Scottish National Dictionary (1700–)

Hide Quotations Hide Etymology Cite this entry

CROTTYMELL, n. “A sort of root dug up and eaten by children” (e.Rs.1 1929), prob. the earth-nut or root of the heathpea, Lathyrus tuberosus. Also contr. form crotty. Sc. 1944  M. S. Keay in Scots Mag. (Nov.) 87:
The “scholars,” he noted with a smile, had been howking for crotties in this bank. He, too, would have a try, though their season was past and the delicate bloom shed.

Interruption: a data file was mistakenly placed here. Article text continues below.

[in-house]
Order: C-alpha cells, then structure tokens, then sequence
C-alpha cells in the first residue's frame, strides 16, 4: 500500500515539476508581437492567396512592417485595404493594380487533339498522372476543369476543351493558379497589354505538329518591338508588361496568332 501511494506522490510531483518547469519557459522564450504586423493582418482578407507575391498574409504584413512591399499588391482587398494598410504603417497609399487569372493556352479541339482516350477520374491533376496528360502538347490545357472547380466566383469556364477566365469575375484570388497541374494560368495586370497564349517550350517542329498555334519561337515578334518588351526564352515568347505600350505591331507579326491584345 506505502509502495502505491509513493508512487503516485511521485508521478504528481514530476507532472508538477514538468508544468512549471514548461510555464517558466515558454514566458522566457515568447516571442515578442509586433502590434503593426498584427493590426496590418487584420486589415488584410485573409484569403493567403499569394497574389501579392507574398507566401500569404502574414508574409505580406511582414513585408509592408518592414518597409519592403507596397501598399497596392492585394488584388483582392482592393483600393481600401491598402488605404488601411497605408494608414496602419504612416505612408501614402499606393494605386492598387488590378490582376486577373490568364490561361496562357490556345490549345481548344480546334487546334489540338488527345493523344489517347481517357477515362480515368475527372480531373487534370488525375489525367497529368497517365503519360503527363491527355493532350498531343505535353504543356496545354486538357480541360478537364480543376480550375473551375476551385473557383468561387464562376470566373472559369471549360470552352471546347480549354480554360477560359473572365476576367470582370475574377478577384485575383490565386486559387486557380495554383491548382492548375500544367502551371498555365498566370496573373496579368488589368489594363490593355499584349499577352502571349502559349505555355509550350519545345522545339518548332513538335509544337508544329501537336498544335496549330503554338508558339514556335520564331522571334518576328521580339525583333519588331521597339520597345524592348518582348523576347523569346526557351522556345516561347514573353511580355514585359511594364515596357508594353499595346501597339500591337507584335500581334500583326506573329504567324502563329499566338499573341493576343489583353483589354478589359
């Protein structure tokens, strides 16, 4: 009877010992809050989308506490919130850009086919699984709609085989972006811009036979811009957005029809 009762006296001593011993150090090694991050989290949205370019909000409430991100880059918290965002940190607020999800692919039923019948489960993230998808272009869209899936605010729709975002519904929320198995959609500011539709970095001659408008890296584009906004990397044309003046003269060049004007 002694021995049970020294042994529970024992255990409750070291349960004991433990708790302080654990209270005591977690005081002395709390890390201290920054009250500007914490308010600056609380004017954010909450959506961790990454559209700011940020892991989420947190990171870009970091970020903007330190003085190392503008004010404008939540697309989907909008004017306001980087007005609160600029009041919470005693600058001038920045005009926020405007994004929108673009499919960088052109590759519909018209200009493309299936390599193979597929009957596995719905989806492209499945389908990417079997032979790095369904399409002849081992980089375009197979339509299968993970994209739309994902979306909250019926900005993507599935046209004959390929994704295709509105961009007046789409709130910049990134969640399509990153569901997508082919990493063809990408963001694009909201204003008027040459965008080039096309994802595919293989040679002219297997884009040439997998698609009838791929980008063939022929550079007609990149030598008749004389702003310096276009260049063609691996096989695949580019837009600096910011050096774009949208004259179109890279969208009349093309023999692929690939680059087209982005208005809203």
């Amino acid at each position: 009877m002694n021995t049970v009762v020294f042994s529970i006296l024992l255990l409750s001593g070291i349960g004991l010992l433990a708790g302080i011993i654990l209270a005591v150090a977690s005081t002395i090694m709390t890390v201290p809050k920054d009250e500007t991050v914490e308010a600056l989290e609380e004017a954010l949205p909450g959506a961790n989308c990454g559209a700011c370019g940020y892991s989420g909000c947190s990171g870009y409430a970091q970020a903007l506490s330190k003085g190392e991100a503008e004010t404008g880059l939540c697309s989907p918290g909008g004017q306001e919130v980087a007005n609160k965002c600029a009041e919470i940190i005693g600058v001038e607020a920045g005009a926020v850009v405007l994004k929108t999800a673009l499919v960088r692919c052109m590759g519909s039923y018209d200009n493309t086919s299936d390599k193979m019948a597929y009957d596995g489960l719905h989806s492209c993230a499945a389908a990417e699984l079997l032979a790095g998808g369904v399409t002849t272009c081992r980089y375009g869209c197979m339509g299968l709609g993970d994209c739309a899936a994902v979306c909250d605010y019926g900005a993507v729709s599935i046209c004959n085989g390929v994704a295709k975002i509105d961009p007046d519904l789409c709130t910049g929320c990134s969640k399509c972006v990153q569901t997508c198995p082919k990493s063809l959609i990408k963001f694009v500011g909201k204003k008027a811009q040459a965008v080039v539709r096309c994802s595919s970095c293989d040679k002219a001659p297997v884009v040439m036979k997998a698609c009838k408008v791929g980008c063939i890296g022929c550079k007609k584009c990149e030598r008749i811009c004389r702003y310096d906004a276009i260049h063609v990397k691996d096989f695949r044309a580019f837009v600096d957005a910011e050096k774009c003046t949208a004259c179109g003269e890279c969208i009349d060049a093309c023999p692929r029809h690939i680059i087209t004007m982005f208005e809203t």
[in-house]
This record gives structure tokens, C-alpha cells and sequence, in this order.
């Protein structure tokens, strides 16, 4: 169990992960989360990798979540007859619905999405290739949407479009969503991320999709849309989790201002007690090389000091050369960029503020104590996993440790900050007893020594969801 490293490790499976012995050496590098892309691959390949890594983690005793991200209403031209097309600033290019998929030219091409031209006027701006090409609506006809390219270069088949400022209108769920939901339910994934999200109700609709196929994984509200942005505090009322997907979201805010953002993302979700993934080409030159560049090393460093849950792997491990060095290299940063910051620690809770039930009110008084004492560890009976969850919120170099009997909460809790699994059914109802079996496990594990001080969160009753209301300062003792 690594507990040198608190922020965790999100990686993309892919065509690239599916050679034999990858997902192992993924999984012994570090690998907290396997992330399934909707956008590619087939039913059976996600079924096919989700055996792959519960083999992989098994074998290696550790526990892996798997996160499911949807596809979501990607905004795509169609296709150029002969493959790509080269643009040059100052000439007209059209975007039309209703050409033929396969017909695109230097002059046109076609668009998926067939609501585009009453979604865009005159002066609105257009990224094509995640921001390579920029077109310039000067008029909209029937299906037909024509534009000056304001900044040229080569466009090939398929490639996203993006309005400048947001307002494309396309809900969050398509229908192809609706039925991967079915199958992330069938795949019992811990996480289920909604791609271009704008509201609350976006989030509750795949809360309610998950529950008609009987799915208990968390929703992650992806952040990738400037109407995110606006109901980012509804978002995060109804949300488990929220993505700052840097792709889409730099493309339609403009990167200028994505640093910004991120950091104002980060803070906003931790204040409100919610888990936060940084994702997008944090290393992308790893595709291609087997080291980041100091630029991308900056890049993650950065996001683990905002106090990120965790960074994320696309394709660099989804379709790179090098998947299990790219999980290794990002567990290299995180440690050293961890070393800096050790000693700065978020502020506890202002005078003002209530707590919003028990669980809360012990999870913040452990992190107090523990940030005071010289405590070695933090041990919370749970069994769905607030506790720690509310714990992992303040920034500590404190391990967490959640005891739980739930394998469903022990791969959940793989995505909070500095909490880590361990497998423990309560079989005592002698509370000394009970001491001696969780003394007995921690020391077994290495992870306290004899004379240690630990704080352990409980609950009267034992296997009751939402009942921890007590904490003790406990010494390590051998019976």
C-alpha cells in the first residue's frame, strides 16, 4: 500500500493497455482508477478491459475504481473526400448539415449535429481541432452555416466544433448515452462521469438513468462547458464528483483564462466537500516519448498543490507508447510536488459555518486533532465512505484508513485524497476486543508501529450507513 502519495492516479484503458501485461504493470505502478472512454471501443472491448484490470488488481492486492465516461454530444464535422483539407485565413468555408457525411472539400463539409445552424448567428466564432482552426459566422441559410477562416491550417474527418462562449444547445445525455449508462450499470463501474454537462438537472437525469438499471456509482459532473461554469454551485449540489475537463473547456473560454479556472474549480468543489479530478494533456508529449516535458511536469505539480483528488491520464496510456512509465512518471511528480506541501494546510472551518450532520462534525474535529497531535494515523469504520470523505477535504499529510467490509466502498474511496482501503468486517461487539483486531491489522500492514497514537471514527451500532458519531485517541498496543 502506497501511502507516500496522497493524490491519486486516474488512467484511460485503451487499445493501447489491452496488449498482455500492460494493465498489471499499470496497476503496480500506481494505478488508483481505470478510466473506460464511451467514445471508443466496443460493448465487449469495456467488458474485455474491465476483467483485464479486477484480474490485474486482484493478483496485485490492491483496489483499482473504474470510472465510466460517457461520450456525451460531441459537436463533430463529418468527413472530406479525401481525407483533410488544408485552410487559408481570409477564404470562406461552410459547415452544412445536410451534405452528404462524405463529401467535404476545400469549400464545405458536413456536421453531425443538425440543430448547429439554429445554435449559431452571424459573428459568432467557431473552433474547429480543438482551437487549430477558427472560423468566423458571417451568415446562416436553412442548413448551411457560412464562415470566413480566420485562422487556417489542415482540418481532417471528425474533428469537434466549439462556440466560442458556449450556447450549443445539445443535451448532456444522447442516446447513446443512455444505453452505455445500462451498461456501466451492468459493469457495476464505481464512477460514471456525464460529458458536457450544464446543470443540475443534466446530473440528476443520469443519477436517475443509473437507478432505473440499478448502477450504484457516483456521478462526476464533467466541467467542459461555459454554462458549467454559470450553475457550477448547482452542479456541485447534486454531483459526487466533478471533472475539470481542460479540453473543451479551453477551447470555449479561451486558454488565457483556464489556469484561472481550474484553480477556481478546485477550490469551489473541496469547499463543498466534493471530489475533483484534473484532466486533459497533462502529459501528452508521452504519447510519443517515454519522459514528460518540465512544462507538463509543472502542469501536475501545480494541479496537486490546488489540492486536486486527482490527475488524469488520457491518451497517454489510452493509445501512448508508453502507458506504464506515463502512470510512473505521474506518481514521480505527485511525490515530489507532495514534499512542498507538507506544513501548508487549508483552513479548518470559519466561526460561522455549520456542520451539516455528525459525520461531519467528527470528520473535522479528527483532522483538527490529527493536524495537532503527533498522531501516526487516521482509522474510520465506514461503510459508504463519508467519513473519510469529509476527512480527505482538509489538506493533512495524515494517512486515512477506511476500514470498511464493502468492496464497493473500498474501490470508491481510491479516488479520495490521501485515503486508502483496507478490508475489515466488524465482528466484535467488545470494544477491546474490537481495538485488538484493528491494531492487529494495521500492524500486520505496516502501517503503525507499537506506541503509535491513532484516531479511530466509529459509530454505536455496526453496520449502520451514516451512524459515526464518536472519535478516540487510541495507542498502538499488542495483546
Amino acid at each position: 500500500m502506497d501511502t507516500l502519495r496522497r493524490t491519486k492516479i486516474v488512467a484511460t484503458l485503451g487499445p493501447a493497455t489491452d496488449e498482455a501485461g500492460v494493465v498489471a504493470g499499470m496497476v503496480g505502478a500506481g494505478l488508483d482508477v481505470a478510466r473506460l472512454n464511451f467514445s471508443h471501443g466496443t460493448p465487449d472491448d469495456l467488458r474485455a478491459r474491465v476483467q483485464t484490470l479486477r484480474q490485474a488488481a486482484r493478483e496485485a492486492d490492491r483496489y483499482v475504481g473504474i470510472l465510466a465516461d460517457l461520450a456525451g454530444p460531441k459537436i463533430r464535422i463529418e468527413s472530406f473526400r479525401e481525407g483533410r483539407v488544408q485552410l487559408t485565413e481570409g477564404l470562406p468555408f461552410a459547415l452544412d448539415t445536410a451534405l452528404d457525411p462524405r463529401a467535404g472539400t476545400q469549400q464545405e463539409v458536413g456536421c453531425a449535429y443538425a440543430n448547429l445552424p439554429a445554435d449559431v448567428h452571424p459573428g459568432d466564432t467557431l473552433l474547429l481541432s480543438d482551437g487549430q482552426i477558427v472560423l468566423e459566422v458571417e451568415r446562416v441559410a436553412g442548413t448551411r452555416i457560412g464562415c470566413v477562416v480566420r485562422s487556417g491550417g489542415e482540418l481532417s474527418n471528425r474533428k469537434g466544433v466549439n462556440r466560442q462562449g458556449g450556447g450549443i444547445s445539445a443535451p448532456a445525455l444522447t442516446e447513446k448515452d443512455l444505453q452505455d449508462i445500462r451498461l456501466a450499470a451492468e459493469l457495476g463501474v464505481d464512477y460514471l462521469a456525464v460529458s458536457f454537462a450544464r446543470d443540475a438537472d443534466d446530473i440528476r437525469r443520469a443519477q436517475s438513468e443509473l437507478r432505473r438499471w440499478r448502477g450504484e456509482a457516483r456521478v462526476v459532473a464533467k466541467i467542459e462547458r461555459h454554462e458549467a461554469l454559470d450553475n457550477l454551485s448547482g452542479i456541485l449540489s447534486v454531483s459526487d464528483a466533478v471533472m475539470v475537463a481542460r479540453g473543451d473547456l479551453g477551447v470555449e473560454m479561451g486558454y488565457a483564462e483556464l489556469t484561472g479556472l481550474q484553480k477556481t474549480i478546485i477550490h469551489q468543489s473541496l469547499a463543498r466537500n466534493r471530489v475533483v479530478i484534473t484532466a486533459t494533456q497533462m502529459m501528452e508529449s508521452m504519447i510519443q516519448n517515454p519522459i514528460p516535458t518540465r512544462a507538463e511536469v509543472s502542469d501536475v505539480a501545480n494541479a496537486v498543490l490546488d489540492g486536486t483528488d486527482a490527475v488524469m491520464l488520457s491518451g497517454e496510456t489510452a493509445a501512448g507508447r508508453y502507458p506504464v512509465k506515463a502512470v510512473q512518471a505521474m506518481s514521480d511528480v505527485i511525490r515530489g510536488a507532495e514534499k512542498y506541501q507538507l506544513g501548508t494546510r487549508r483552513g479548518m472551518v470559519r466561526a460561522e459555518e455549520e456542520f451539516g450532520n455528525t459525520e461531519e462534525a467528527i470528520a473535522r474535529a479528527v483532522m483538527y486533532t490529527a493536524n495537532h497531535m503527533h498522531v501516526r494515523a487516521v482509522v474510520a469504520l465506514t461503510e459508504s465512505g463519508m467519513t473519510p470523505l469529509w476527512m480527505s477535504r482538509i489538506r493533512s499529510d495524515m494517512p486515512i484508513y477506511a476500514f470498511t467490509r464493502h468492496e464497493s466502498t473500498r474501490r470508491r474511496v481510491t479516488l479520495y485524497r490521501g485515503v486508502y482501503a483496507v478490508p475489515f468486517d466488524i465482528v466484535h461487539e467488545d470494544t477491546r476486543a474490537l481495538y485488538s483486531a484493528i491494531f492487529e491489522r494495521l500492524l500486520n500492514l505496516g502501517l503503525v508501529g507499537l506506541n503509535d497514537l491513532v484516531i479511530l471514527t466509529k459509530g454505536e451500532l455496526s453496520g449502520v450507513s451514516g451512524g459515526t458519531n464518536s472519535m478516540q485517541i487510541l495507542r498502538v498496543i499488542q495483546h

[Gael. cnodan (pl.), a borrowing from Sc., Eng. knot, id. + mil, gen. meala, honey: lit. “knots of honey.” See etym. note to Carmele, idem.]

You may wish to vary the format shown below depending on the citation style used.

"Crottymell n.". Dictionary of the Scots Language. 2004. Scottish Language Dictionaries Ltd. Accessed 22 Mar 2018 <>



Try an Advanced Search

Browse SND:

Browse Up
Browse Down